“The public will be able to travel through the area, but flaggers may delay or hold traffic up to 20 minutes at a time throughout the summer… The public is encouraged to use alternate routes where possible and to travel safely.

“…Due to project costs exceeding available funding, the construction schedule has been adjusted to construct as much of the project as possible with the available funding. As a result, Phase 2 (from Lorane Hwy at Gillespie Corners to Easy Acres) has been pulled from the construction plans until additional funding can be secured.”

Principal Rodemack of the Crow Middle/High School reports that the newly-instituted hybrid schedule at the school is running smoothly. “Our students have been great in following Covid protocols and being safe. This time is so important for us to demonstrate to the state that schools can be safe so that we can return more and more to a normal school setting, especially for next year.”

The volleyball season was quite successful and they are looking towards the beginning of track, softball and baseball. According to Principal Rodemack, however, they have had few students sign up to participate so far. “We need a certain amount of athletes to field a baseball and softball team and we would love to have both of those sports back at Crow. Track also has a strong tradition at Crow, but our team is quite small at the moment. We encourage students to sign up and participate in sports this year. Experience doesn’t matter, and it can truly be amazing to participate and get to be involved with your school. Please come to the front office and let us know if you want to participate.”

The Lorane Grange meets next on Thursday, May 6 at 7:00 p.m. At that time they will set a date for the annual Lorane Grange Cemetery clean-up. The beautiful old cemetery sits at the top of the hill next to King Estate and is maintained by grange members and community members who want to help. Let them know if you are interested.

Happy Spring!

Sweet Lorane Community News, February 18, 2021

Fern Ridge Review
Creswell Chronicle
Sweet Lorane Community News
February 18, 2021
By Pat Edwards

Lane County Department of Public Works photo

The Lane County Public Works Department sent out an update on the multi-year Territorial Highway Project that is taking place north of Lorane. Phase 1 of the project, centering around the major restructuring of the dangerous curves at Stony Point was begun in the summer of 2020. The construction was paused in December and will restart this coming May. They hope to complete the Phase 1 section this summer.

Unfortunately, the Phase 2 segment, planned for Gillespie Corners to Easy Acres Drive, has been put on hold until more funding can be found. It involves the raising of the road that frequently floods during the winter and the building of new bridges along that route.

Phase 3, from Easy Acres Drive to Stony Point, is planned to begin in 2023 and continue into 2024. The interim time will be spent in designing, surveying, collecting data and discussions with property owners on how it will impact each of their properties. The county will also host community discussions in the fall of 2022 about the final design, construction schedules and traffic control in that segment.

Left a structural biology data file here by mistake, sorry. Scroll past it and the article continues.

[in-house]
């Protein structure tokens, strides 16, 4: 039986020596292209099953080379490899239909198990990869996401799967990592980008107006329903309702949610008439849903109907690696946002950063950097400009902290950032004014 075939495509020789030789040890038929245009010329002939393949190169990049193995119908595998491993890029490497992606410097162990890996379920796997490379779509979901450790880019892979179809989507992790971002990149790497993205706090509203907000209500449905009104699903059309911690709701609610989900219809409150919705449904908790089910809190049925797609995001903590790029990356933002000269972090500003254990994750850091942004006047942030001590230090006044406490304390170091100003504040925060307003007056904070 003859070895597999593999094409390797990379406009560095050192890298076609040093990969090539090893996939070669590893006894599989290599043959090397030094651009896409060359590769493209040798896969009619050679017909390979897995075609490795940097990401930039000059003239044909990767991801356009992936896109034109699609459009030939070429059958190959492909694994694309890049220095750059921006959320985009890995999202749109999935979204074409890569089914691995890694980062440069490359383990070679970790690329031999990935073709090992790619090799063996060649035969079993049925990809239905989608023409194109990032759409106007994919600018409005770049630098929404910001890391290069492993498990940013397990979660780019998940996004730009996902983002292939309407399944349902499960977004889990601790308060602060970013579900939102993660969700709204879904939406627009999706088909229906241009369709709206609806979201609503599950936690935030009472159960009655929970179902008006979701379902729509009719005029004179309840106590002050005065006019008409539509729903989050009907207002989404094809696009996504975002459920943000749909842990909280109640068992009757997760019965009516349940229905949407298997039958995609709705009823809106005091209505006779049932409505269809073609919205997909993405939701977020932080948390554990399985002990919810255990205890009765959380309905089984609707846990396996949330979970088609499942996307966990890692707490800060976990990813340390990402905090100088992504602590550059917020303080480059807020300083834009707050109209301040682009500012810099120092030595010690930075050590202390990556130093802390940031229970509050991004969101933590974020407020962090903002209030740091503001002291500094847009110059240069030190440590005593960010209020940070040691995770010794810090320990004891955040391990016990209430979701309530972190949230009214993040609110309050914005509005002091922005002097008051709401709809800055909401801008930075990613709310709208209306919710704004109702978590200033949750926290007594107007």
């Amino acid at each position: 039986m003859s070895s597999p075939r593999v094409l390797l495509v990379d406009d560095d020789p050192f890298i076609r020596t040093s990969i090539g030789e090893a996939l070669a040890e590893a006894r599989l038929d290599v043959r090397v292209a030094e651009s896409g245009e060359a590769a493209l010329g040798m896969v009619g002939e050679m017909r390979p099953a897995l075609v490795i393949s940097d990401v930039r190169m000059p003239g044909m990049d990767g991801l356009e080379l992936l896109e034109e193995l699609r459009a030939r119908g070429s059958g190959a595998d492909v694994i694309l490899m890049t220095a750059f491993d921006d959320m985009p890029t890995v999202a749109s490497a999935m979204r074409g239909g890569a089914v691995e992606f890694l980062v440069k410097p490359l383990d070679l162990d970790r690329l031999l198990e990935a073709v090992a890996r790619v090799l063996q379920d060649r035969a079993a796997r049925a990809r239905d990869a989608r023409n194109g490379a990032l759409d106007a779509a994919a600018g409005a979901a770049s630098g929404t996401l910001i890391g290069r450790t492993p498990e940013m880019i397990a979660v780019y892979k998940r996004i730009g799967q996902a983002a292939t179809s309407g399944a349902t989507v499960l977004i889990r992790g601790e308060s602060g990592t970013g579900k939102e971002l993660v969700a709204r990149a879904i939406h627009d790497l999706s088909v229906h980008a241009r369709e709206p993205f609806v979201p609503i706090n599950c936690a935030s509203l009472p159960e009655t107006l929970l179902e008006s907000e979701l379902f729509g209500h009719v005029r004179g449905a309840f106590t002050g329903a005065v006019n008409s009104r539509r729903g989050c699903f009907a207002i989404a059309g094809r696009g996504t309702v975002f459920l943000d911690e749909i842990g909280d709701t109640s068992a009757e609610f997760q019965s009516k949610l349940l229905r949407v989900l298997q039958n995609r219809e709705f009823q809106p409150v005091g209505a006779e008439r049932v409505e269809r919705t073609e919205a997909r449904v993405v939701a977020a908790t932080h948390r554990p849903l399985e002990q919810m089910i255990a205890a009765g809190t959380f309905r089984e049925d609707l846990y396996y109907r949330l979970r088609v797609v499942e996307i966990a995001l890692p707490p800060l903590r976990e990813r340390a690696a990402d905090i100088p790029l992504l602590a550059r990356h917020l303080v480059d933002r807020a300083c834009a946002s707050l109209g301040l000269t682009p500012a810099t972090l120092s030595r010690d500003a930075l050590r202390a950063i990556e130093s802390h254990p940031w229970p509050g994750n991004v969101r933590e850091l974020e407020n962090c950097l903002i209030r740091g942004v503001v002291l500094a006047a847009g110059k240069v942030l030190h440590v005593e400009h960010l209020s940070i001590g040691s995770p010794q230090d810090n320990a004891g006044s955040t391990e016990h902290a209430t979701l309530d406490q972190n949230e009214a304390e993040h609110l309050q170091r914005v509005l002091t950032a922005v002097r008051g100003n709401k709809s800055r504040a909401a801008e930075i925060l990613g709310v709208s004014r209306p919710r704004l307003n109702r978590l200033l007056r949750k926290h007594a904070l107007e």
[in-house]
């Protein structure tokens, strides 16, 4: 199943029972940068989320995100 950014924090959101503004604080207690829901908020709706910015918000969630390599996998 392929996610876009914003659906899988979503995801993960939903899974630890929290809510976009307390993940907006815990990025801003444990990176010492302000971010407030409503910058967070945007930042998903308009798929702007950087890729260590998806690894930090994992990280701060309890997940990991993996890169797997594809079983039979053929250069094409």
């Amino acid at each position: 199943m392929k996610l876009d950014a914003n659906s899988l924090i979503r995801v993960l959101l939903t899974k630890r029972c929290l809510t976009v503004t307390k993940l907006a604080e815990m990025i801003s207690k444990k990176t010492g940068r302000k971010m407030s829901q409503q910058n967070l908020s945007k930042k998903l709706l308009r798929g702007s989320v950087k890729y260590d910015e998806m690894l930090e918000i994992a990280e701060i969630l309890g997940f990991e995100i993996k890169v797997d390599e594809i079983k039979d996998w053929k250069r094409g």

Phase 4 involves the segment of Territorial from Stony Point into Lorane and will begin after the completion of Phase 3. A more detailed time schedule for that section will be announced sometime in 2022.

We live along the Phase 2 segment and have put off our plans to put in a new perimeter fence along Territorial until the construction was complete, knowing that the property line will most likely be changed anyway and that any new fencing we put in would have to be moved. Now, it looks like it won’t happen for several years, so I guess we’ll be planning a fence project this spring.

All of us who drive along that stretch are disappointed that the flooding problem won’t be addressed for some time yet. We were really looking forward to having that done. According to the county, however, the initial costs they had factored into that segment have risen drastically in the last year and now exceed what they have on hand. New funding in the form of grants is being sought so that Phase 2 can proceed as soon as possible.

Speaking of flooding, we are so grateful that Mother Nature has been reasonably kind to all of us in Lane County this winter. Not only have we not had any flooding at Gillespie Corners, but we have not had to suffer through the ice storm that hit many parts of Oregon north of us. How well we all remember the snow, ice and power outages of a couple of winters ago. Thank goodness we have not relived those times this winter as others in Albany, Salem and Portland have.

Other parts of the country, in places that are not used to snow and ice, have also been suffering through some really damaging winter weather. Much of Texas has been without power for almost a week because of it. Some good friends live in Helena, Montana. They are used to lots of snow each winter, but this year, Connie wrote: “This past week, our highs have been -7 degrees—and our lows are in the -20 degree range.”

Thank you, Mother Nature, for our “home sweet home.”